Ubiquiti Home Network Setup – part 1

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Update 11/11/2020: I’ve followed this post up with Ubiquiti Home Network Setup – part 2

This is kind of a follow up to my previous post, My Experience With Consumer Mesh Wireless Devices

Due to unfortunate personal circumstances I’ve not actually been at home recently, so as far as my home setup goes, I’ve only made minor progress. I’ve decided I will go all in and refresh my home network setup to a Ubiquiti system. At present that’s involved getting a Ubiquiti UDM coupled with a Draytek 130 modem to replace the core of the network. This will be further supplemented with a FlexHD AP somewhere else in the house when I’ve had chance to actually do a bit of a site survey. I’ve no space for racking any kit, so have had to go with the UDM rather than the UDM Pro.

At my parents house however, I’ve spent ample time and that meant I had an urgent need to make some changes to their network, as I’ve had to work from there for the last three months. They were basically in the same boat as myself in terms of wanting blanket wireless coverage, with the exception that they have a fairly large house that’s quite long, and has been extended, so has internal walls that were external walls, making them thicker than usual.

I started with the same Ubiquiti UDM, Draytek 130 and added a FlexHD, two AC Lite APs, and a couple of Flex Mini switches, with a few long cable runs this has improved things massively for them.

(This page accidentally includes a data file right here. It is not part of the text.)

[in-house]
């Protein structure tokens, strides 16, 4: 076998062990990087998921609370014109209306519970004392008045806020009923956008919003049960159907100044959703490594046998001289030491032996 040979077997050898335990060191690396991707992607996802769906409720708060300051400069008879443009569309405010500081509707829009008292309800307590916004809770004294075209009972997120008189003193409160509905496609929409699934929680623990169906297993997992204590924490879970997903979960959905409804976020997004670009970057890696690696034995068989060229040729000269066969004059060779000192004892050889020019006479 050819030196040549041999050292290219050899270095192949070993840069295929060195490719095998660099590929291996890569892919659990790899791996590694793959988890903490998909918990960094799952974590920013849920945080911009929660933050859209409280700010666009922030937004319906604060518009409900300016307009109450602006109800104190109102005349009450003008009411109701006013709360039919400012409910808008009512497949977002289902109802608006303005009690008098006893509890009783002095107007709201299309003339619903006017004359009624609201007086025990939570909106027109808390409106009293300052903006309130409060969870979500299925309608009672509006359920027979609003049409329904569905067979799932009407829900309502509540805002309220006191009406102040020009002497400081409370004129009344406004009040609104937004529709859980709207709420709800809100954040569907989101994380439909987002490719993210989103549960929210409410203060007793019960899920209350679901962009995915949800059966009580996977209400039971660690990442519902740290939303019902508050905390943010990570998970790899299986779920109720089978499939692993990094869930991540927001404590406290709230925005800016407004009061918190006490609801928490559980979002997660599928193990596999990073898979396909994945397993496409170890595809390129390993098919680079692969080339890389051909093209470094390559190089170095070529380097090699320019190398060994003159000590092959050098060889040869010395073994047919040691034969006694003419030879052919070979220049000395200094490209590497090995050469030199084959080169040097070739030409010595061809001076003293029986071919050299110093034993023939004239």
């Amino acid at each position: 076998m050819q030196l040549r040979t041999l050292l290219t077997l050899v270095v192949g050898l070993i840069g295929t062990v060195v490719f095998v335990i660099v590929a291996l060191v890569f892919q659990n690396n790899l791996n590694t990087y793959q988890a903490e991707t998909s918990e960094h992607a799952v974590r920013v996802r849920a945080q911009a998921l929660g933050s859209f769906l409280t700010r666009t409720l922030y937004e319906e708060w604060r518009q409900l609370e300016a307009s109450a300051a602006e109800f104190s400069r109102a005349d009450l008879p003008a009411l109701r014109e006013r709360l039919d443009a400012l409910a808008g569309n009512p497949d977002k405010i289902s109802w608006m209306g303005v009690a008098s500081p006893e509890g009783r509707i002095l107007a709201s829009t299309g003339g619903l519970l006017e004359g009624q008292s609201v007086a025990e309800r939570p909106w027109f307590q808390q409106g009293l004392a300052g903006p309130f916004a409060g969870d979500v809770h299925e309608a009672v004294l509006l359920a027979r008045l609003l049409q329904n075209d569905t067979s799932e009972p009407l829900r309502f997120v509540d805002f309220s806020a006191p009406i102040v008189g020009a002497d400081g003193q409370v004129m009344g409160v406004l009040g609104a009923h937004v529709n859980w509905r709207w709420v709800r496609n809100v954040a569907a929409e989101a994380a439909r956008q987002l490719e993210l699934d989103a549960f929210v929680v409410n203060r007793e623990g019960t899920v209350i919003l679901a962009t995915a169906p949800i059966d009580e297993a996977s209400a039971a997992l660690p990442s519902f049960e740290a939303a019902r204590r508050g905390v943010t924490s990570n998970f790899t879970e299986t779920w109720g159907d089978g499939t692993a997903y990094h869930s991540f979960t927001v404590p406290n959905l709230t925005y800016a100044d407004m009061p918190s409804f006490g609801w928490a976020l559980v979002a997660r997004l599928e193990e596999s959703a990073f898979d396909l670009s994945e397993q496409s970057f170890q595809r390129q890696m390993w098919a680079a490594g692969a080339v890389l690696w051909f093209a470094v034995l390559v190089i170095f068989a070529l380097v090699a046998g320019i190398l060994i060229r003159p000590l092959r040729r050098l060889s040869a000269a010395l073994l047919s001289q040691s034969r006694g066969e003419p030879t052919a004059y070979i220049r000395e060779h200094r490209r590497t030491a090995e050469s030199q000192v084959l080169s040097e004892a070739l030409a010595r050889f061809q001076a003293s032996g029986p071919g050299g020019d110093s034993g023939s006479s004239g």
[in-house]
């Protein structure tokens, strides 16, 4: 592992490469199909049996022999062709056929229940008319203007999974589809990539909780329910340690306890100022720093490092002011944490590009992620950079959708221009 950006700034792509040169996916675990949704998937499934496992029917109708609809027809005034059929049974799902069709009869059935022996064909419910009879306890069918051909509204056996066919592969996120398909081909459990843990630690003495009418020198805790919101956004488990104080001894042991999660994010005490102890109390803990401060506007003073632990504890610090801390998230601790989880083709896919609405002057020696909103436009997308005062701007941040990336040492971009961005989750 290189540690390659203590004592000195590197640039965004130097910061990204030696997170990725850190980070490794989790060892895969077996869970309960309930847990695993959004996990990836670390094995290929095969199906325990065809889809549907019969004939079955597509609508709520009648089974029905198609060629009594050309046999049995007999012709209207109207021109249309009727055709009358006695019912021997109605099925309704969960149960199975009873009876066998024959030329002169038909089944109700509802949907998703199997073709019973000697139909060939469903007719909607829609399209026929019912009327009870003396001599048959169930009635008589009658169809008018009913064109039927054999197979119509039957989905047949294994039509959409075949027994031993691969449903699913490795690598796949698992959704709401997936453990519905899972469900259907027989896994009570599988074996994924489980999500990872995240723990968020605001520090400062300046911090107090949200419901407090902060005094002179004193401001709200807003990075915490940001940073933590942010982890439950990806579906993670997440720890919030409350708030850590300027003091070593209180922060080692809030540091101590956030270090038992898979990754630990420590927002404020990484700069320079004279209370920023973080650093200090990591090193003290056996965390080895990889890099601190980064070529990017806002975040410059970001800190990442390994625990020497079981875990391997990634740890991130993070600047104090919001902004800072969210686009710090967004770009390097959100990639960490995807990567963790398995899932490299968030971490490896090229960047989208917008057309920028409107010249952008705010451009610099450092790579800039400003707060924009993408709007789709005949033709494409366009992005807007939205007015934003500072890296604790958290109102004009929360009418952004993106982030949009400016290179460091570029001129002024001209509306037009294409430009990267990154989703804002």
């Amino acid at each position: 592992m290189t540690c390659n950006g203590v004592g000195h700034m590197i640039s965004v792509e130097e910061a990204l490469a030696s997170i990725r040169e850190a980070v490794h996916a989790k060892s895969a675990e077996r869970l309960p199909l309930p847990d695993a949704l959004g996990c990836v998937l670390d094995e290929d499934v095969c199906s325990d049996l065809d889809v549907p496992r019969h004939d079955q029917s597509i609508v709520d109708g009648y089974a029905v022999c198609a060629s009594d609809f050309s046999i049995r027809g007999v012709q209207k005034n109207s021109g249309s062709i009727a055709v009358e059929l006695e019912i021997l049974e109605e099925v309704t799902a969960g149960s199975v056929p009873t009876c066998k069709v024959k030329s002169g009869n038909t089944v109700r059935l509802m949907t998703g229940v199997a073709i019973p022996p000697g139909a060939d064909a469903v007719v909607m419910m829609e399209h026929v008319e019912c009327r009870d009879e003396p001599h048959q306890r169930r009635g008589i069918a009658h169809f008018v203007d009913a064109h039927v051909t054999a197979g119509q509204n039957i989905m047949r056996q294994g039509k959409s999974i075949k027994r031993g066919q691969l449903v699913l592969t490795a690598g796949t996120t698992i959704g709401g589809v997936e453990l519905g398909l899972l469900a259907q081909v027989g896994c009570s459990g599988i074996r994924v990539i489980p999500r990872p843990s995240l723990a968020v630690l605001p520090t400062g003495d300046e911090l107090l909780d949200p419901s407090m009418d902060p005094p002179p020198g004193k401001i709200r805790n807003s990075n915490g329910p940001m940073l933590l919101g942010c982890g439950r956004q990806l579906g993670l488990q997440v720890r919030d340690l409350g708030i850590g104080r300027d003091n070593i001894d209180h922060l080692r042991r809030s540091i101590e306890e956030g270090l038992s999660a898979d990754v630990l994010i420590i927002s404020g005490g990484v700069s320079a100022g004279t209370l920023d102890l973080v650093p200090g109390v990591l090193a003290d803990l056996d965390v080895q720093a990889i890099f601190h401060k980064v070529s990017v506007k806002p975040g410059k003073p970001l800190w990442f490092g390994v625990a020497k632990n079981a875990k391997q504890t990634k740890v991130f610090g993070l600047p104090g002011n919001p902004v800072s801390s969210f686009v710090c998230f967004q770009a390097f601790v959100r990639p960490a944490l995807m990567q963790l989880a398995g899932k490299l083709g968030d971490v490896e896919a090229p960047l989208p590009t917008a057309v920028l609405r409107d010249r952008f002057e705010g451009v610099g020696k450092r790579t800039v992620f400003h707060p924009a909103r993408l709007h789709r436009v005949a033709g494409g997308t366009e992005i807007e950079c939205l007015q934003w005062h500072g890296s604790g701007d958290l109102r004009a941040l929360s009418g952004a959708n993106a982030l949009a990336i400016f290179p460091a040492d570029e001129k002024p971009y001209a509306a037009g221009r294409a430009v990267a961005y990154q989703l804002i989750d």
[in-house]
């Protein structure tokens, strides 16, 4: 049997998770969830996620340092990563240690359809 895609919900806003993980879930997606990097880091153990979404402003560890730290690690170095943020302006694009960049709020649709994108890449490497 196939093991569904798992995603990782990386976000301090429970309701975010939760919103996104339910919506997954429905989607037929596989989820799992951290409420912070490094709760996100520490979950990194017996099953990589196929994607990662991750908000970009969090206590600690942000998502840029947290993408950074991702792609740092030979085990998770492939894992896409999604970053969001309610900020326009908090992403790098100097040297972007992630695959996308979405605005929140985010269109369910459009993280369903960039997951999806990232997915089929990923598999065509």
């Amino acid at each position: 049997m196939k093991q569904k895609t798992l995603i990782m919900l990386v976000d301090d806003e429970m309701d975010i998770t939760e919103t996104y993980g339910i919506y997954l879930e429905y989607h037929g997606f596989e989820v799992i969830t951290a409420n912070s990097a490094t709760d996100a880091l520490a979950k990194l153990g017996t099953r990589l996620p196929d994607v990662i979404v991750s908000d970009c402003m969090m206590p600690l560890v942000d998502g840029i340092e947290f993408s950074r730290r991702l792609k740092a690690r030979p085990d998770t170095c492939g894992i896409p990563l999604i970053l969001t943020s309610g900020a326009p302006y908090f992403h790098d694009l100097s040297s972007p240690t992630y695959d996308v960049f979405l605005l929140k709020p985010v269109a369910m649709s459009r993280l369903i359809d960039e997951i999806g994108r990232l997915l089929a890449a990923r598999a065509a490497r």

Unifi Devices

In total there’s approximately 40 network clients, and everything seems to be working great after I’d done a little tuning around channels and transmit powers. The FlexHD covers off the end of the house with the most wireless clients, as you can see on this cool map:

My parents home network map

My goal here was stability and internet connectivity, there’s no need for them to be pushing insane speeds with 80 or 160Mhz wide 5Ghz channels, it’d just create noise and use up airtime unnecessarily, this is purely for internet connectivity, and that’s exactly what I’ve managed to achieve. Problems with their previous kit were frequent, with drop outs or weird bugs in software, but since the upgrade, everything has been very stable and I must say I’m a full convert to Ubiquiti kit, it’s been absolutely great to use.

One cool thing that I have seen through the Ubiquiti kit, is the absolute proliferation of wireless hotspots in cars and on phone. Sat in their house I can generally see three other neighbouring access points when I check wireless networks available, which are the neighbours either side and the house over the street. However, looking at the neighbouring access points list in the console, shows me 206 access points in a 24 hour period!

Neighbouring access points

All the static ones in neighbours houses will be there, but swamped out by the sheer number that pass in cars, and are only ever seen briefly, as their house backs onto a relatively busy road, and the clue that these are in cars is in the AP names;

There’s a lot of cool features on the Ubiquiti kit, and if you’re a bit of a network or IT nerd, I’d highly recommend it if you’ve been struggling with home wireless.

Still to come

Next up will be the network changes when I get home. I’d imagine it’ll be a very similar setup to the one I’ve done for my parents, as anything that needs high speeds or low latency, like the NAS or my gaming PC will be wired, and wireless just need to be stable and of more than internet speeds. So look out for that to come in the next few weeks hopefully, I’m looking forward to doing it all again at home.

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